Call or contact center providers normally bill by the hour—a practice many clients prefer.
Though commonly accepted, it begs a question: Is the pay-per-hour model really in a client’s best interest?
Research shows that facility-based call center agents work, at most, only about 40 minutes for every hour clocked and billed. Working or not, they’re in their seats, on the clock—with charges adding up.
Forty minutes don’t equal an hour, though. Right off, that’s a 33% productivity loss—or two and a half hours lost from an eight-hour shift. Multiplied by 100 agents, that adds up to thousands of dollars in lost productivity and tens of thousands of dollars in potentially missed sales every day.
This same research points out that productivity of brick-and-mortar call center workers is directly related to the quality of processes and supervision.
If processes are loose and supervision lax, agents tend to work lackadaisically. They’re paid a flat hourly rate, with no real incentives to ramp up output.
By contrast—and contrary to what some might think—work-at-home agents are more focused and productive. At least those who are paid by the minute.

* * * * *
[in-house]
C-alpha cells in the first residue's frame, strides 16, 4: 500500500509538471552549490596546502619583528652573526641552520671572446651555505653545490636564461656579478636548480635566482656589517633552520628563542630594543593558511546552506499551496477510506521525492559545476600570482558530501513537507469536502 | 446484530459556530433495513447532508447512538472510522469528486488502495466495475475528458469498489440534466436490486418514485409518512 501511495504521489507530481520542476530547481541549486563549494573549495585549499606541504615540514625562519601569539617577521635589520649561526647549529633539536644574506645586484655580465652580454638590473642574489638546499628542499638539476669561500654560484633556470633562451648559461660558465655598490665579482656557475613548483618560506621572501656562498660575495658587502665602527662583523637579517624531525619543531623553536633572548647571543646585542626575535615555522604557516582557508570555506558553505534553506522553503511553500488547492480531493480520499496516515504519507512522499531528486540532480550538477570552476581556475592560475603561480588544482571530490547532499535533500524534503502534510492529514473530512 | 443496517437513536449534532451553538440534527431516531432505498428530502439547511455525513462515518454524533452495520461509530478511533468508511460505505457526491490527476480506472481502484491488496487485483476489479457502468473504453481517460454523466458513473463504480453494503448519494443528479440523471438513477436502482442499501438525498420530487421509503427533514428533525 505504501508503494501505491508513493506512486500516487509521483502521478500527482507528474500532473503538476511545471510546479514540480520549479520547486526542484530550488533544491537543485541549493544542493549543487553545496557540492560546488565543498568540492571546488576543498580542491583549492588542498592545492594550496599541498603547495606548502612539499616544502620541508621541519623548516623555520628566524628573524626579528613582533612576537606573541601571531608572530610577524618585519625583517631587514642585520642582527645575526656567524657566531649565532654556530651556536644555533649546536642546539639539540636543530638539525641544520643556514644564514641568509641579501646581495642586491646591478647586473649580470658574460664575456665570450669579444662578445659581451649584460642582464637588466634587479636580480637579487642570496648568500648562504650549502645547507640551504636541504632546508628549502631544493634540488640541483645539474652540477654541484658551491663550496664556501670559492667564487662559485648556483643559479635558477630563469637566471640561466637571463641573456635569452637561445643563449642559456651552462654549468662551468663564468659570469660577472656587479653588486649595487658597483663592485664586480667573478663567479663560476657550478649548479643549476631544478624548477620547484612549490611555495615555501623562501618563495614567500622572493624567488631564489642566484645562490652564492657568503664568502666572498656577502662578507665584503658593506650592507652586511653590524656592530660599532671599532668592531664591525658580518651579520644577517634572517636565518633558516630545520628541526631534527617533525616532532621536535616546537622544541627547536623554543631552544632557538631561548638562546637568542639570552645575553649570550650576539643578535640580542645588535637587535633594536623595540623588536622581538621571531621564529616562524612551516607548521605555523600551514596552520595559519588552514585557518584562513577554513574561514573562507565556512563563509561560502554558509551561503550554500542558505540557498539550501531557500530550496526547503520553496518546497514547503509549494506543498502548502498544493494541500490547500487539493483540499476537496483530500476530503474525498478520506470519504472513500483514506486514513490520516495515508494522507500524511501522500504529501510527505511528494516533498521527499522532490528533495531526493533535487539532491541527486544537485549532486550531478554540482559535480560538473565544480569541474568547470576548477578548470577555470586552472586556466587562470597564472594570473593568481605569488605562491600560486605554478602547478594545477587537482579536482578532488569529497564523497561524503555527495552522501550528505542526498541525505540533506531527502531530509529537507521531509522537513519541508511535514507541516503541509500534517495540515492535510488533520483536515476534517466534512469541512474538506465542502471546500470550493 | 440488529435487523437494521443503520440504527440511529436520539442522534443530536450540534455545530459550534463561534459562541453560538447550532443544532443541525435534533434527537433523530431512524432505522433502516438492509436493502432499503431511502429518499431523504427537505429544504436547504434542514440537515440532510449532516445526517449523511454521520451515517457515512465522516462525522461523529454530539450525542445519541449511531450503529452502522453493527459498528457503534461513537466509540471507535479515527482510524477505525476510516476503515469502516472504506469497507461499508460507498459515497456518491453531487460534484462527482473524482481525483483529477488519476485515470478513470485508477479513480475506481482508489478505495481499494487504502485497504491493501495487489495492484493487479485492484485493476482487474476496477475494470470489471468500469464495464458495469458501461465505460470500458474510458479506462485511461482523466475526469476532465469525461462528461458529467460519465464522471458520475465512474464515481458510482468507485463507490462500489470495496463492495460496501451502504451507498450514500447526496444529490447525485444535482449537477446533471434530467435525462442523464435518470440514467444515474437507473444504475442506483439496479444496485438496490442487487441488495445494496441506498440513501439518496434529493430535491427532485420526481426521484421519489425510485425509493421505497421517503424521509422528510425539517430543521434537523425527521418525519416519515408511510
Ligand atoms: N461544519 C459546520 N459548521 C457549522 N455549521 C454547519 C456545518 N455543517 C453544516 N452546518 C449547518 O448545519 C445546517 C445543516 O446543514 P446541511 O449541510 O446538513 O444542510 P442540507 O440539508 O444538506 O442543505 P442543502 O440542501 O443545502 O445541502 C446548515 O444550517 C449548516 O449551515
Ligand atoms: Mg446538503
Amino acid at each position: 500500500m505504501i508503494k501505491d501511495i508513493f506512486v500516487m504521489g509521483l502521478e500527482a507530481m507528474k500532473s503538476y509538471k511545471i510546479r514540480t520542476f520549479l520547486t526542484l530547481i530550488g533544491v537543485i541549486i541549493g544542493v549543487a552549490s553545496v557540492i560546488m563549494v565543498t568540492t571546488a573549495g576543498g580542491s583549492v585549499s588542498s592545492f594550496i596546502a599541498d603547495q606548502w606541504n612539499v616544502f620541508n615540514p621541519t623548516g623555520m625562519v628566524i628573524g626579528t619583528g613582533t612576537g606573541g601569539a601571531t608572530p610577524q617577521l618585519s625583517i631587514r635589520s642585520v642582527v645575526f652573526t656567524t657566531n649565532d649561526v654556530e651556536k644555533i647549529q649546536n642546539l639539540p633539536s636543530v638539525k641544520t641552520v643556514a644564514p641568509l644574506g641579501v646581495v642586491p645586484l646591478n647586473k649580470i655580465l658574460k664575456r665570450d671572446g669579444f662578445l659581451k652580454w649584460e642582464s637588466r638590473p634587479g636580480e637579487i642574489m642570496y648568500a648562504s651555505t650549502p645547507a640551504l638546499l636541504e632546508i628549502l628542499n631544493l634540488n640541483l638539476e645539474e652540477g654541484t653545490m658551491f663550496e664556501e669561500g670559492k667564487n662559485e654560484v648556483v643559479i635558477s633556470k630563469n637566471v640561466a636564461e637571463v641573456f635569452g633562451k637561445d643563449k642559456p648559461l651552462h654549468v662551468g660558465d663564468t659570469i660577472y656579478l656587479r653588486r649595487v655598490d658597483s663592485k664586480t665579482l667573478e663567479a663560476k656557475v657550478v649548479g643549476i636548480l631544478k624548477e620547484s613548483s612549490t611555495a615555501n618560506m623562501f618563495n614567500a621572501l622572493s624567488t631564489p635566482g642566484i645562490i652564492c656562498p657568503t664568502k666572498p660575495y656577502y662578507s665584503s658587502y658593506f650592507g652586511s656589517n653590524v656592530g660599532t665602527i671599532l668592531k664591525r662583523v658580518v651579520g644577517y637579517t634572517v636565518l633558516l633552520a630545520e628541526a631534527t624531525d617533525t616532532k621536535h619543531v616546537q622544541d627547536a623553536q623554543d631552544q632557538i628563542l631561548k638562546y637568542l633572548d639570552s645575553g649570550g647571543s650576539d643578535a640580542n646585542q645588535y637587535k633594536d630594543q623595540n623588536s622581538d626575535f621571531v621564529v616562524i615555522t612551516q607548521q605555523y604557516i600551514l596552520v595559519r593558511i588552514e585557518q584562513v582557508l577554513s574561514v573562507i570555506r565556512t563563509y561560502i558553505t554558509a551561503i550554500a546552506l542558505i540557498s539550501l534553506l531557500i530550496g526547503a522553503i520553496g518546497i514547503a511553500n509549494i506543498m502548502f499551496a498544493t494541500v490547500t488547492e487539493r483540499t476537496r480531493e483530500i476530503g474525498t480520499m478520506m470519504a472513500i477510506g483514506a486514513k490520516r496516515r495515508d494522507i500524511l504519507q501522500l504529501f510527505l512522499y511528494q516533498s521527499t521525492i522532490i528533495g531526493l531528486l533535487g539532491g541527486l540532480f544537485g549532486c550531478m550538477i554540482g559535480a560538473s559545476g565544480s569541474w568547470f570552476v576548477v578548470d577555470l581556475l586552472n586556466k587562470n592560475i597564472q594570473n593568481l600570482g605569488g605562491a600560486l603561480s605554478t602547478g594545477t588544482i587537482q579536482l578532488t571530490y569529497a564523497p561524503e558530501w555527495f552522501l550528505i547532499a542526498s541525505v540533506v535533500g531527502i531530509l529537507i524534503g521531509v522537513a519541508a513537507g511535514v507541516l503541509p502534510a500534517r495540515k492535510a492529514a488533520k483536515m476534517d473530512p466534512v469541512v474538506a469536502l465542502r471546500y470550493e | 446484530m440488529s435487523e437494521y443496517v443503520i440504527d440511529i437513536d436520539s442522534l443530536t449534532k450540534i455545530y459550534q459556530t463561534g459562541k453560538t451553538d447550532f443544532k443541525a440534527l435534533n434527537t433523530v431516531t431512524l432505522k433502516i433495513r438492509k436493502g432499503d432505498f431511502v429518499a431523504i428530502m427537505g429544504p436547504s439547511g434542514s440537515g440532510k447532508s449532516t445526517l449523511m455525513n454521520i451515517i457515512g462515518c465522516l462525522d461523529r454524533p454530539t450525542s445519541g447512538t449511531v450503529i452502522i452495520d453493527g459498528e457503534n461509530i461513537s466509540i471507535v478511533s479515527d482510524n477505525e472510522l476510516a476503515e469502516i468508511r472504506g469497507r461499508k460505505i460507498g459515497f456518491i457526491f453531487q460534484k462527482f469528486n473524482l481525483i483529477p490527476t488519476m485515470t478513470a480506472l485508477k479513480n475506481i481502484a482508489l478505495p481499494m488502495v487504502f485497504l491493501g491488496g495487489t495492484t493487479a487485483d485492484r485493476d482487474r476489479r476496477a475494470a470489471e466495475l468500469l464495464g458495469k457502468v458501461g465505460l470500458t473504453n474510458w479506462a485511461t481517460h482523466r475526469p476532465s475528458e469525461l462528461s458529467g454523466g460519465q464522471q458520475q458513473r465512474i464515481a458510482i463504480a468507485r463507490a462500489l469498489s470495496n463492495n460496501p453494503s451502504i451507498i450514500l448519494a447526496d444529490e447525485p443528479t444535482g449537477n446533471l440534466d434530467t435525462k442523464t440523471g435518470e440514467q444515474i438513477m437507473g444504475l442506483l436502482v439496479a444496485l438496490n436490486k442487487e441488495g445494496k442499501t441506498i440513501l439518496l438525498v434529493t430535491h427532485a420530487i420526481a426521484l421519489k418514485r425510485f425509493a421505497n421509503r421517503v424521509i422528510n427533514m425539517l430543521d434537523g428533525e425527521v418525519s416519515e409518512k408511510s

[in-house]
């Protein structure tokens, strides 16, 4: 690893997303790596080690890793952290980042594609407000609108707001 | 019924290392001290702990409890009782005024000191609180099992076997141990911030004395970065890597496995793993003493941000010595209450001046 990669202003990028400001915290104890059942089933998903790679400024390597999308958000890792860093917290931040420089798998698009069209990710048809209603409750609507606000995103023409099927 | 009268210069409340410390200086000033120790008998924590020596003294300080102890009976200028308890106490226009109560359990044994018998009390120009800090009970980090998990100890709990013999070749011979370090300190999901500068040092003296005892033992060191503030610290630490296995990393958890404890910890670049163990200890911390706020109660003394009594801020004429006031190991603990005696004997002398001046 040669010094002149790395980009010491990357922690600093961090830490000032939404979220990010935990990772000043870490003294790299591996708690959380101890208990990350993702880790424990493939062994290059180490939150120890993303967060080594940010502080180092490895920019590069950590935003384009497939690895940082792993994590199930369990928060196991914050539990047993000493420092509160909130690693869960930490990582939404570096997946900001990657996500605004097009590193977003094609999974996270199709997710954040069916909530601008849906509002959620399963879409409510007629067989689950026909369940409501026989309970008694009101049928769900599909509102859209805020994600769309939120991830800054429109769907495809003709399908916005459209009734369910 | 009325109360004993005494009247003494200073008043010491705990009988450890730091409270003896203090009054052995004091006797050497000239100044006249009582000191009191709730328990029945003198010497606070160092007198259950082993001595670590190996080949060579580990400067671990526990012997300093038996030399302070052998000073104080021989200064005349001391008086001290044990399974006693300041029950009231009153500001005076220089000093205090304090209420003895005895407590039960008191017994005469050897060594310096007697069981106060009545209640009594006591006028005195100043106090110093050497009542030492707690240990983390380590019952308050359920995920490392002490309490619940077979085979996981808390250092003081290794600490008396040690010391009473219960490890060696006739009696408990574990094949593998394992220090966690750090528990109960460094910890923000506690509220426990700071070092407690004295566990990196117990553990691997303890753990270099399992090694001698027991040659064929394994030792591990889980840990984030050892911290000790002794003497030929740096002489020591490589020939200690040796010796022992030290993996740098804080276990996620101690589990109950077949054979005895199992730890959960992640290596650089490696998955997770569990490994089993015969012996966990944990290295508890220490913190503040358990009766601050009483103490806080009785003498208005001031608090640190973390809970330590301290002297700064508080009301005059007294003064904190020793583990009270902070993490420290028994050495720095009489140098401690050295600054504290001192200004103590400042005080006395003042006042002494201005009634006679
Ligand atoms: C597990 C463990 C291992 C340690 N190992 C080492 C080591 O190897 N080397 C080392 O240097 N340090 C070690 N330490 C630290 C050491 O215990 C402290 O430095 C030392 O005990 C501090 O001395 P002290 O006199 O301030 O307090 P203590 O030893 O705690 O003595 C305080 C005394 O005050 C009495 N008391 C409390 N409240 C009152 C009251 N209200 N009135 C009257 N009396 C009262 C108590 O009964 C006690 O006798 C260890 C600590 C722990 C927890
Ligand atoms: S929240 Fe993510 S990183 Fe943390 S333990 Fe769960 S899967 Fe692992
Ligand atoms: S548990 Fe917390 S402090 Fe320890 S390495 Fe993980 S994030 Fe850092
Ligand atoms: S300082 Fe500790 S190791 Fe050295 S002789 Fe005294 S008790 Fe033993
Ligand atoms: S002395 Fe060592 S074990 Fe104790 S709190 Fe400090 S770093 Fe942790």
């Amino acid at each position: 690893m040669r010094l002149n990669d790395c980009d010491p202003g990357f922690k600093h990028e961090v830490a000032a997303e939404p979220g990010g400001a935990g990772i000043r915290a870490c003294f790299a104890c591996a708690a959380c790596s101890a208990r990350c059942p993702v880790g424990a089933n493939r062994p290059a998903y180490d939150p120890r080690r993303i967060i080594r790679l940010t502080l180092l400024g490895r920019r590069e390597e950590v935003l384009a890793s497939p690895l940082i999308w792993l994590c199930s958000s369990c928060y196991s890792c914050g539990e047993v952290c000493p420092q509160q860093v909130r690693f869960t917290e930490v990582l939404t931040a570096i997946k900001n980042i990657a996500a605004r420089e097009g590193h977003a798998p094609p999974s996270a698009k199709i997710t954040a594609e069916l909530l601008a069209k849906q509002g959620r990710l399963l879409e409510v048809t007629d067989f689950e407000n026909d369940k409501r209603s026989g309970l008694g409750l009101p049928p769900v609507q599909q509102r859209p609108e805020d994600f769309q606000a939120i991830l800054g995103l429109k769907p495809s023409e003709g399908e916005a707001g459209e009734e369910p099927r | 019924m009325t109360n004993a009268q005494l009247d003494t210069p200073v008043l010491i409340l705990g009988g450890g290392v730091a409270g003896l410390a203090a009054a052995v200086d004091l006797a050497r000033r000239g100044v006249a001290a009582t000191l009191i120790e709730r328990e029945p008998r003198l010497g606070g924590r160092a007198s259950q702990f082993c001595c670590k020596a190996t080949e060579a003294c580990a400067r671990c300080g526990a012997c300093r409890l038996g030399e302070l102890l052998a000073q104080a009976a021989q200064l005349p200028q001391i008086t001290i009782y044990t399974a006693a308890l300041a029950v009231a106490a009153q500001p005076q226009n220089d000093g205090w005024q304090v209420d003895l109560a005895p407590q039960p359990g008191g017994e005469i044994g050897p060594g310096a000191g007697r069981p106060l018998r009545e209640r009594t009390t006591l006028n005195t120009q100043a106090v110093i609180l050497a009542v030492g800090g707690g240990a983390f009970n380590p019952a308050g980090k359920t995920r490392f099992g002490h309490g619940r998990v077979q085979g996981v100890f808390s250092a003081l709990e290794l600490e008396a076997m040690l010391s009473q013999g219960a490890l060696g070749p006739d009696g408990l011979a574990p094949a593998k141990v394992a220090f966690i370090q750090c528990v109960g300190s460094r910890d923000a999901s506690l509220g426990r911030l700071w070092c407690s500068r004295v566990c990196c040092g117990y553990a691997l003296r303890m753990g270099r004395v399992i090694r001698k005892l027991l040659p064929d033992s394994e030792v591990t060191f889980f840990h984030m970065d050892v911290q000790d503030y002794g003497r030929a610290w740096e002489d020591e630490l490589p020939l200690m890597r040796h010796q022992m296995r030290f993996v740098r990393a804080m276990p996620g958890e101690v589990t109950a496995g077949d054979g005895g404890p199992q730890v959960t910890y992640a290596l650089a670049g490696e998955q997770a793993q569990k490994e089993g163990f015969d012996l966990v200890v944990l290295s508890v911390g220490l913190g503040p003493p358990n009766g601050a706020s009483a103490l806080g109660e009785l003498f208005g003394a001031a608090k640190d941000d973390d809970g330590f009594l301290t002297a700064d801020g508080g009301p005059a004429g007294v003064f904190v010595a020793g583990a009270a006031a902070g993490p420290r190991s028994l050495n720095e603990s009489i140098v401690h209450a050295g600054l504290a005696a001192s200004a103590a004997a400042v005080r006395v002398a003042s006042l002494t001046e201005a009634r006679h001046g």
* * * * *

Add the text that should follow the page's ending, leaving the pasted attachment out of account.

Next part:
That’s because they only get paid for productive time spent on a call or in service, not for sitting at a computer for an hour. And they are not subject to office distractions or co-worker interruptions.
Let’s look at the math involved—and the real value delivered—in these two different payment models.
A standard hourly rate is $30 per hour. Given an hourly paid agent averages 40 minutes of actual talk time per hour, that brings an effective hourly rate of $45 per hour.
Here’s the math: $30 an hour / 40 minutes productive time = $0.75 cents a minute. 60 minutes x $0.75 = $45.
A typical pay-per-minute rate is $0.65, which equates to $39 per hour. Here, clients pay for actual minutes worked, not idle time—suggesting a more efficient pricing method.
The pay-per-minute model offers a $6 potential savings for every hour an agent works. Multiplied by 100 agents working an eight-hour shift, that comes to $4,800 in savings a day (by way of headcount reductions).
The pay-per-minute model motivates agents to be productive, maximizing performance for clients and income for themselves.
Call or contact centers can further encourage productivity by sharing some of the bottom-line savings with agents through a slightly higher rate of pay and also pay a substantial bonus to clients.
The cost and savings benefits are obvious. But there’s an equally important client benefit that comes into play in the pay-per-minute model.